Volunteer gathering oysters.

Restoring the Chesapeake Bay, One Oyster at a Time 

The Chesapeake Bay Foundation (CBF) is one of the leading organizations in Virginia that works to restore state waters through education, advocacy, litigation and restoration programs. 

The Chesapeake Bay itself is a rich habitat for over 3,000 species of plants and animals and critically depends on oysters. These mollusks play a vital role in filtering and purifying water, in addition to offering habitats for various bay inhabitants like fish and crabs. As a result, an increase in oyster population translates to a healthier ecosystem and improved water quality.  
In our conversation with Jackie Shannon, Virginia Oyster Restoration Manager at CBF, we explored several of the foundation’s ongoing projects across the commonwealth. These initiatives invite participation from Virginians, regardless of their proximity to the water.  

Shell Recycling 

A significant venture under CBF’s umbrella involves the shell recycling program. Partnering with about 40 restaurants and numerous oyster roasters throughout Virginia, CBF facilitates the recycling of oyster shells, which then are repurposed for living shoreline projects. These efforts are instrumental in reintegrating oysters into the bay, bolstering the habitat.  

“With shell recycling, I think it’s a way that people can enjoy the bounty of the bay and not feel guilty about it,” Shannon said. “That’s because shell recycling is a way that you can put oysters back into the water in a very tangible way.” 

The success of this program heavily relies on volunteers who manage the collection and organization of shells, streamlining their return to the Bay. 

Shell Bagging 

“Volunteers are critical to our success,” Shannon said regarding the shell-bagging program, which involves packing 10-15-pound shell bags, then submerging them in 850-gallon tanks before being placed into the Chesapeake Bay. “They’re really the boots on the ground– they go to the restaurants and get the shells, they’re at the oyster roasts keeping everything organized, making it a lot easier to streamline the process.”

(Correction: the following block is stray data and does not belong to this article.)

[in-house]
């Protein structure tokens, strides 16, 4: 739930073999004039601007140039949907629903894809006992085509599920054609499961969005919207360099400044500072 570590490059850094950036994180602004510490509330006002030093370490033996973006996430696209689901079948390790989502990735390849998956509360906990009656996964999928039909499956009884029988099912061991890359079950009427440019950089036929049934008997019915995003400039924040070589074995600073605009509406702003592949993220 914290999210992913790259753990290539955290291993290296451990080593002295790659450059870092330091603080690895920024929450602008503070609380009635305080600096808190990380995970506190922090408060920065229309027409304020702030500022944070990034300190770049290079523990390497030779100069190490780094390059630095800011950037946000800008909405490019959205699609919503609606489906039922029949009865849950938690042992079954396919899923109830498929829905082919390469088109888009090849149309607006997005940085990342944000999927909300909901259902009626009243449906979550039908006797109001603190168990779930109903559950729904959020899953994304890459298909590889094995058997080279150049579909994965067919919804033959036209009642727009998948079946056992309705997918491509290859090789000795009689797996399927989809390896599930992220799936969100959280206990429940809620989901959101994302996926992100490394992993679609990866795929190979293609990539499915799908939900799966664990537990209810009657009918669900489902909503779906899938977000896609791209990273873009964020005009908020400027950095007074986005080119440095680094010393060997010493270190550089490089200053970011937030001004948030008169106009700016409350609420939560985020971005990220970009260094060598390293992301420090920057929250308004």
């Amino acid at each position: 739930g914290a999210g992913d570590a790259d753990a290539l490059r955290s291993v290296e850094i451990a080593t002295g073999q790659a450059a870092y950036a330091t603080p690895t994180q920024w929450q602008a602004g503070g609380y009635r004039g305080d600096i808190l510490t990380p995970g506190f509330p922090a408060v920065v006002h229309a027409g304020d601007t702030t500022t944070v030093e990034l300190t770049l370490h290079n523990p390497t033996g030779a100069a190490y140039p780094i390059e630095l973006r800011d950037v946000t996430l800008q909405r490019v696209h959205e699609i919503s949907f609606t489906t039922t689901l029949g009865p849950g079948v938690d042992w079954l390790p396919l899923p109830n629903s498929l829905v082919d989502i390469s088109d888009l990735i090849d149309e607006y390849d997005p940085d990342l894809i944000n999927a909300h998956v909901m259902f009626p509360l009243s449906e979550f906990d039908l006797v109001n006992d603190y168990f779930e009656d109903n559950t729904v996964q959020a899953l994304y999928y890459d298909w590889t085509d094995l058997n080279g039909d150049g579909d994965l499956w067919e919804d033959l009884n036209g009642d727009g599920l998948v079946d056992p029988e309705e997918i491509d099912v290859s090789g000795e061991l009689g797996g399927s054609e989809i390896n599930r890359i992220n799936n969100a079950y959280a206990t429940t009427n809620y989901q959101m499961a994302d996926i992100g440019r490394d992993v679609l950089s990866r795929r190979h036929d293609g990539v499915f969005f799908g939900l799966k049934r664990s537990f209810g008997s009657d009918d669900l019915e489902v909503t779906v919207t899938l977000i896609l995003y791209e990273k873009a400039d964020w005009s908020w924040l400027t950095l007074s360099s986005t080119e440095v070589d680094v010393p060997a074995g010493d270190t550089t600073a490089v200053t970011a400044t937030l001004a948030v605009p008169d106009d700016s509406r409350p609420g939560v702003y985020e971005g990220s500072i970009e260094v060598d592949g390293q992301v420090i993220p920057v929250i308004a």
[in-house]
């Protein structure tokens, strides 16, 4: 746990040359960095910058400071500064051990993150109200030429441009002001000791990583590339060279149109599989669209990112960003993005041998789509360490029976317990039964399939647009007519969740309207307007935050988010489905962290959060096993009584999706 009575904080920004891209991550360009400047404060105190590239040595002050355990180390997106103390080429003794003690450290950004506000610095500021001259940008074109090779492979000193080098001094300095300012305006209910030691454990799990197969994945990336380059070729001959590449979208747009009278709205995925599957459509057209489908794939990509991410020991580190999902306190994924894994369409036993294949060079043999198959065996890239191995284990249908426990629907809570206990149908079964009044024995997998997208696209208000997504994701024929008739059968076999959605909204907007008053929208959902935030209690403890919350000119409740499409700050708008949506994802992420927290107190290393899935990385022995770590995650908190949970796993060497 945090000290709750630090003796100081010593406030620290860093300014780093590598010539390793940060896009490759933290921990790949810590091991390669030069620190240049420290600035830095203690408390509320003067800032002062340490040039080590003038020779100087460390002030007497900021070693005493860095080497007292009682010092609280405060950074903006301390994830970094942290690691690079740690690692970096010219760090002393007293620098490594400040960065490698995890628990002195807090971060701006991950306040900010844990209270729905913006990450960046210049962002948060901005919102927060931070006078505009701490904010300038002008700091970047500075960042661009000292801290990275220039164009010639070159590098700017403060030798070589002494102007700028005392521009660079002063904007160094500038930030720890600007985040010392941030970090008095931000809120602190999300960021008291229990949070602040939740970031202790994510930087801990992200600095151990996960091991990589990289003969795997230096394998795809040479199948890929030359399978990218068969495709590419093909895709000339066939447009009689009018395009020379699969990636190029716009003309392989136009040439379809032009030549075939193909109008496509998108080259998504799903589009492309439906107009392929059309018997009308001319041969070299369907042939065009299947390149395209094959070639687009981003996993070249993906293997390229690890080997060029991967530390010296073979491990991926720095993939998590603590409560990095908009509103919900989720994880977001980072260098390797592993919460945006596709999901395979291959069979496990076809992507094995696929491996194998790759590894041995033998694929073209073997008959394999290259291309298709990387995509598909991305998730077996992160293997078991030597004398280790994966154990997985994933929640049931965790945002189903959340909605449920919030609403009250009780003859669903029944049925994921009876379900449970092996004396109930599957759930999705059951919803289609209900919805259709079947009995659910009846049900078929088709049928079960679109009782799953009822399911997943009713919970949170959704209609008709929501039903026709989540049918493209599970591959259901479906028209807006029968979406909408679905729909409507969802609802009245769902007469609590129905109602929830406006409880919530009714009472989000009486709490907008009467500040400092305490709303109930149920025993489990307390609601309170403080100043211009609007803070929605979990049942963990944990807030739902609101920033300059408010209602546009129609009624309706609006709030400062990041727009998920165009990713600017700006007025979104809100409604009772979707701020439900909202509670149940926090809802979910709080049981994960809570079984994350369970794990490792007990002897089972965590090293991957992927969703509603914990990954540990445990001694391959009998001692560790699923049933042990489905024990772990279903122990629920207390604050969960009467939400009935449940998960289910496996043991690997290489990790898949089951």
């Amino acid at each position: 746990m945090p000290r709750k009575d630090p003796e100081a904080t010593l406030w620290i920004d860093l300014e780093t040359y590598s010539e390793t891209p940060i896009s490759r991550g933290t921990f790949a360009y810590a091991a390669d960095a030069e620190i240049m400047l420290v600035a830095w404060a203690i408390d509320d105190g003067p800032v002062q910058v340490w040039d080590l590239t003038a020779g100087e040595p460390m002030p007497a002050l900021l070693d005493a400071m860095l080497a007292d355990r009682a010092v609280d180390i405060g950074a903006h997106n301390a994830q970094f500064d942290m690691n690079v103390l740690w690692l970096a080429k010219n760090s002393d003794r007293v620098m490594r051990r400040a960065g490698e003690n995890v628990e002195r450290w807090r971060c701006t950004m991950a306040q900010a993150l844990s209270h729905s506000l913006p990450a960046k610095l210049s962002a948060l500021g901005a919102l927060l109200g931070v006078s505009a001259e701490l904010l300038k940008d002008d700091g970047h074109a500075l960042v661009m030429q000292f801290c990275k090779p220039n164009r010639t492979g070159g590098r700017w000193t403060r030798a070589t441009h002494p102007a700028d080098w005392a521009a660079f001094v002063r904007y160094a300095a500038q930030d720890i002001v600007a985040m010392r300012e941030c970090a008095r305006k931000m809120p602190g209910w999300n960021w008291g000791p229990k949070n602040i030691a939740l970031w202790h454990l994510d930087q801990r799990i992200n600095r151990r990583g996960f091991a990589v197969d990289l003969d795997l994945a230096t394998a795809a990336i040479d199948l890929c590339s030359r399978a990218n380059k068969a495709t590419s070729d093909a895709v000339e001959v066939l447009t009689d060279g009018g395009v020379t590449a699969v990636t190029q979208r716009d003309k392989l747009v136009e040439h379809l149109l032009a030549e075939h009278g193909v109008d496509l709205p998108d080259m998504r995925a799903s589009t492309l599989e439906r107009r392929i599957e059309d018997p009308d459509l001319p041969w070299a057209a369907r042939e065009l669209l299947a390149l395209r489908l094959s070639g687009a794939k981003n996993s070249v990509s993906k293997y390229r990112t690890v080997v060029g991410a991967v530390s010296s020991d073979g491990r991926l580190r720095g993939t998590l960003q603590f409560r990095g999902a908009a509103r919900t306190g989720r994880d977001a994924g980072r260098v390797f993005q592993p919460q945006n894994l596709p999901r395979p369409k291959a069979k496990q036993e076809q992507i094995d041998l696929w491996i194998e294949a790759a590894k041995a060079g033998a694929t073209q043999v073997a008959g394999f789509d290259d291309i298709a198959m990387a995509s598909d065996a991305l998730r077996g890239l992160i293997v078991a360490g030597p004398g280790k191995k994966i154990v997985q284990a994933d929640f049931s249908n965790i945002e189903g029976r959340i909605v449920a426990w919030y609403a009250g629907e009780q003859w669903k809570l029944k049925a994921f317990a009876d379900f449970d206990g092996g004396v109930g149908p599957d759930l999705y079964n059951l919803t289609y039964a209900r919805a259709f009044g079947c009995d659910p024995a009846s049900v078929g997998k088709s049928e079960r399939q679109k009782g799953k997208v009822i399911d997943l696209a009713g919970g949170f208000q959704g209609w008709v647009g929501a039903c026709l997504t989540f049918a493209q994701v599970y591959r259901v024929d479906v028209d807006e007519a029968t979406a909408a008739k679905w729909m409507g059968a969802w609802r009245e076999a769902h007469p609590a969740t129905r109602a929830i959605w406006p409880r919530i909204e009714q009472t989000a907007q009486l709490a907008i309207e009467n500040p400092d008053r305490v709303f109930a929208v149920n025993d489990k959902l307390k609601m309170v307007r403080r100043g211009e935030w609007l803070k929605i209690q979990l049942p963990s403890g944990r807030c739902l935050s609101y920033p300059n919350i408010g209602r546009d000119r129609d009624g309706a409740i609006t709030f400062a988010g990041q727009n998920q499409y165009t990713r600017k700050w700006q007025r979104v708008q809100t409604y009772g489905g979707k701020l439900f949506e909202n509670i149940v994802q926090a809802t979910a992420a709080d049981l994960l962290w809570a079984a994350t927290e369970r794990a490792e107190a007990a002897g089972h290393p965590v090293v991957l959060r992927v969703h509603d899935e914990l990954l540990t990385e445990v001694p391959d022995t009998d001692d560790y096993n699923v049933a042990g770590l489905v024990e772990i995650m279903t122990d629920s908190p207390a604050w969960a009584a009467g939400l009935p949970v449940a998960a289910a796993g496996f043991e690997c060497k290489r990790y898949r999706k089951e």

The shell bags are made throughout the fall, winter and spring to prepare for the large-scale work in the summer. When water temperatures rise, usually around late May, CBF then adds oyster larvae to the shells, which then are scattered over reefs to allow the oysters to multiply in their natural habitat.  

“In this process, we can produce upwards of 10 to 15 million baby oysters,” Shannon said.

Oyster Gardening 

Annually, CBF conducts 10 seminars from the Northern Neck to Virginia Beach on oyster gardening to complement the shell recycling process. The process allows for the system to come full circle, engaging approximately 700 oyster gardeners across Virginia. Participants receive a batch of spat-on shells, otherwise known as baby oysters, that are placed in wire cages made from materials like vinyl-coated mesh and suspended from the docks of private residences. Over a year, these gardeners nurture the oysters until they’re ready for restoration.  

“Our gardeners are amazing,” Shannon said. “They love to tell stories about what they’re finding in their cages; they become very inquisitive and take a lot of ownership over their oysters.” 

To learn more about the Chesapeake Bay Foundation, visit its website. 

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